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Welcome to Comichron, a resource for comic book circulation data and other information gathered by
John Jackson Miller and other pop culture archaeologists interested in comics history.


Friday, October 31, 2008


In passing on a link to a comics store closure story earlier this week, I was tempted to say that we're far more likely to learn of a store closure from the Internet than a store opening — hence, we can't always tell much about the market from how many such stories are out there.

Of course, the very next time I look, there's a story about a new store opening in Maryland — an online dealer whose business grew to the point where brick-and-mortar became attractive. "Opening a storefront and expanding to other games and comics was the next logical step,” Scott Campanella tells local site There's some store photos with the piece.

I do have some data on the number of comics shops, both now and across time — but it's fairly scattershot and unpostable in its current state. Project #17 of a series...

2005 comics sales fully online

And now the other half of 2005 is online, starting with January. January is an odd month when it comes to the comparatives, as the Top 100 Trade Paperbacks only began being reported in February 2004. Forty-seven months online now, 98 to go.

Thursday, October 30, 2008

2005 Q3 and Q4 comics sales now online

If you're wondering what the initial comics-shop sales were for All Star Batman and Robin the Boy Wonder, wonder no more. The second half of 2005 is now online at The Comics Chronicles, starting with July 2005.

Now less than nine years of Diamond-era sales to be posted. It actually gets a little easier going backwards, as there are fewer categories to calculate (we're already done with the ten-year comparisons).

Hang in there...

Wednesday, October 29, 2008

California paper reports Claremont store closure

A micro-level market indicator we don't see too much these days in the mainstream press: the Inland Valley Daily Bulletin reports on the closure this week of Comic Bookie in Claremont, Calif. According to the report, the store has been open since Nov. 1, 1990, aptly characterized as the boom period for new shop openings. The piece suggests the store never recovered from its move to a smaller location, a 600-square-foot space in a business park.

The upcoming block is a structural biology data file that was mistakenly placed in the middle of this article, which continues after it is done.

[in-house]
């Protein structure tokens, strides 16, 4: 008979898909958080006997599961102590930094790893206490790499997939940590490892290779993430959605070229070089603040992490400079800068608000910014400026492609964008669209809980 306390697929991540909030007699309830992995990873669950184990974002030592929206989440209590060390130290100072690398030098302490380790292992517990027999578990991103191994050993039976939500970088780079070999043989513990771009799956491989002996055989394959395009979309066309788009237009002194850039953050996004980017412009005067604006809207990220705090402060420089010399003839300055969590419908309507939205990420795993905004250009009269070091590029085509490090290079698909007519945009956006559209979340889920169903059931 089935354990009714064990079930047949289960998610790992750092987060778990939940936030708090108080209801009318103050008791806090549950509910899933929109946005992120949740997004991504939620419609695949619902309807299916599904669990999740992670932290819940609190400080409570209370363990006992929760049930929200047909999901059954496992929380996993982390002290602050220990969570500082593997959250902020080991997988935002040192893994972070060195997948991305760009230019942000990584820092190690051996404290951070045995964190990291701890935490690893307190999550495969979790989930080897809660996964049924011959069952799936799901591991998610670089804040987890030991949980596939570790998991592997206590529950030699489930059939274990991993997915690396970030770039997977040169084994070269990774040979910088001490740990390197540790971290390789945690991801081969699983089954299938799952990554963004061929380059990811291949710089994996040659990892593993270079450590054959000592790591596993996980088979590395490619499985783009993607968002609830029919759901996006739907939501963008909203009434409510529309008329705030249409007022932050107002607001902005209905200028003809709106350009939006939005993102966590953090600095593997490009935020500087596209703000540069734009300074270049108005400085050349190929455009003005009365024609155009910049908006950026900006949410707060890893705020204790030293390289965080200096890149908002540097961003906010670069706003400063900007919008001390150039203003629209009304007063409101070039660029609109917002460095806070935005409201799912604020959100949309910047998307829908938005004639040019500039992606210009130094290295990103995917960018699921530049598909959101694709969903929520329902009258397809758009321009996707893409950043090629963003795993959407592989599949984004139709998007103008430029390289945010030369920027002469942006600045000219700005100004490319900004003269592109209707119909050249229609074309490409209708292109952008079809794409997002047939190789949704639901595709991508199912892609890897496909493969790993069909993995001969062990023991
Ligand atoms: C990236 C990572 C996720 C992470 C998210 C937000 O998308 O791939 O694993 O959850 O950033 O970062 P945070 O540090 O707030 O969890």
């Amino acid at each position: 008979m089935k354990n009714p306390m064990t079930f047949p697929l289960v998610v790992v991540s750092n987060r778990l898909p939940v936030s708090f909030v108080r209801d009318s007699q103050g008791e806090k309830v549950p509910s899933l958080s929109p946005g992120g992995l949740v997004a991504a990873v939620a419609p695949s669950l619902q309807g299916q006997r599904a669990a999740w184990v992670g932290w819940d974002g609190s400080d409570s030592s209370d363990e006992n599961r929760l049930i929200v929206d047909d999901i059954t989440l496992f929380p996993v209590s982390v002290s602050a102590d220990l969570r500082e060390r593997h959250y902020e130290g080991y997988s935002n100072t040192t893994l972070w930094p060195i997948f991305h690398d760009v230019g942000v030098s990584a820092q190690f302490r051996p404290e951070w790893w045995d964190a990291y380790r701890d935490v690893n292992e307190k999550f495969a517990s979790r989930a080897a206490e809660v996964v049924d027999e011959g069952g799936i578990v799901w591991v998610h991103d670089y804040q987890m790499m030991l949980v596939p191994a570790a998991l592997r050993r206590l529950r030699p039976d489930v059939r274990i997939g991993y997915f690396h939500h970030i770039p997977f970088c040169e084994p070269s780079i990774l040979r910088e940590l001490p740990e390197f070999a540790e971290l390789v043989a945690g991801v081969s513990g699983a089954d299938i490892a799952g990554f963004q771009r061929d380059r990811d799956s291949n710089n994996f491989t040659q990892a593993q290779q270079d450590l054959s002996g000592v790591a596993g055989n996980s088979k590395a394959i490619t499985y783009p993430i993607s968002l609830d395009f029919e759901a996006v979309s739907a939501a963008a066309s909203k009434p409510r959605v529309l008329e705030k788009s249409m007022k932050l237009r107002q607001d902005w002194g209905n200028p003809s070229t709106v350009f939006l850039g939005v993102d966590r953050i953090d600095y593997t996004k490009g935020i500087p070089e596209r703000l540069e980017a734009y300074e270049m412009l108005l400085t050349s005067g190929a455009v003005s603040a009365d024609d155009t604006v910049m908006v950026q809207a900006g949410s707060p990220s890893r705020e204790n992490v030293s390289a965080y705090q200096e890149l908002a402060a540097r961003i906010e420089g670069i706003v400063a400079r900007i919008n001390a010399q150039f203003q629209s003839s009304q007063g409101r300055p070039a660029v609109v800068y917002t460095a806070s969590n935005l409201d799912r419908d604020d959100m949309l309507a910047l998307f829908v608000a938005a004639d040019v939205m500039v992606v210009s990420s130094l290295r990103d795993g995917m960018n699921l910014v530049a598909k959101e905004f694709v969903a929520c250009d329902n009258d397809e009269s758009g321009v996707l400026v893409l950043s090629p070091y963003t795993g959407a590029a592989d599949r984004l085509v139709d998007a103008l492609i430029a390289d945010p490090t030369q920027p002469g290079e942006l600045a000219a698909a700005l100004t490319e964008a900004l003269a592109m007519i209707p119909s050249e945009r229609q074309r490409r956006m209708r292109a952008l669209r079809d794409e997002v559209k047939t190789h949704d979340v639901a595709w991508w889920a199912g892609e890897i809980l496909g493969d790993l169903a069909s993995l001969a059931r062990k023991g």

The piece quotes owner Chris Peterson: "People say, 'With the movies, you must be doing really well.' Actually, the last few years have been among the toughest I've had." The report says the closure leaves three area stores: Comic Madness in Chino, 4 Color Fantasies in Rancho Cucamonga and Funny Business in Pomona.

It isn't the mission of The Comics Chronicles to detail every store opening and closure, but as I'm sifting reports from both the hobby and mass media, I want to pass along both good news and bad. It's also helpful to look at reports from the trenches to see what events seem ascribable to local conditions, and what things might be part of a larger trend.

Tuesday, October 28, 2008

Miramichi Leader on comics sales charts

The Miramichi Leader in New Brunswick has a piece online about comics sales charts and how comics fans read them as much as film fans check out box office results. Reporter Darcey McLaughlin discusses the monthly ritual many of us take part in, and what the charts say about the medium — particularly in that genre variety tends to appear more often at the top of the trade chart than it does the top of the periodical chart.

When I was tracking comics sales for Comics Retailer magazine in the 1990s, a store in Miramichi was one of my regular reporters. I can't remember the name of the store now (it was a while back), but I always got the impression from the reports that comics had a strong presence in the local scene.

2006 comics sales charts, title search tool now online

And we're marching ahead — by marching backwards. Now online are all the charts from 2006, beginning with January 2006 and running to December 2006.